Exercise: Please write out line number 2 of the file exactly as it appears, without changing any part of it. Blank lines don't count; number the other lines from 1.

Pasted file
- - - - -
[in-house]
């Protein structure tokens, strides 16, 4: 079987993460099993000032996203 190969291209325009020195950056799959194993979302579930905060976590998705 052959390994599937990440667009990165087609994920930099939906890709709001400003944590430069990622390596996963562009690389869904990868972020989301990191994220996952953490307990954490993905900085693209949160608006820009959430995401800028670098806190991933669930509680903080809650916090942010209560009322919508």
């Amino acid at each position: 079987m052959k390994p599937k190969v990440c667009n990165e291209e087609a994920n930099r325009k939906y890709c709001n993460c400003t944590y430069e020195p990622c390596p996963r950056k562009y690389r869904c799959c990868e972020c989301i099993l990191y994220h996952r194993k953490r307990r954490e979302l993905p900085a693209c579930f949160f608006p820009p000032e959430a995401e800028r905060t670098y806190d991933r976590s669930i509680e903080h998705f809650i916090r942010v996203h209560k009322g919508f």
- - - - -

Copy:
């Protein structure tokens, strides 16, 4: 079987993460099993000032996203 190969291209325009020195950056799959194993979302579930905060976590998705 052959390994599937990440667009990165087609994920930099939906890709709001400003944590430069990622390596996963562009690389869904990868972020989301990191994220996952953490307990954490993905900085693209949160608006820009959430995401800028670098806190991933669930509680903080809650916090942010209560009322919508």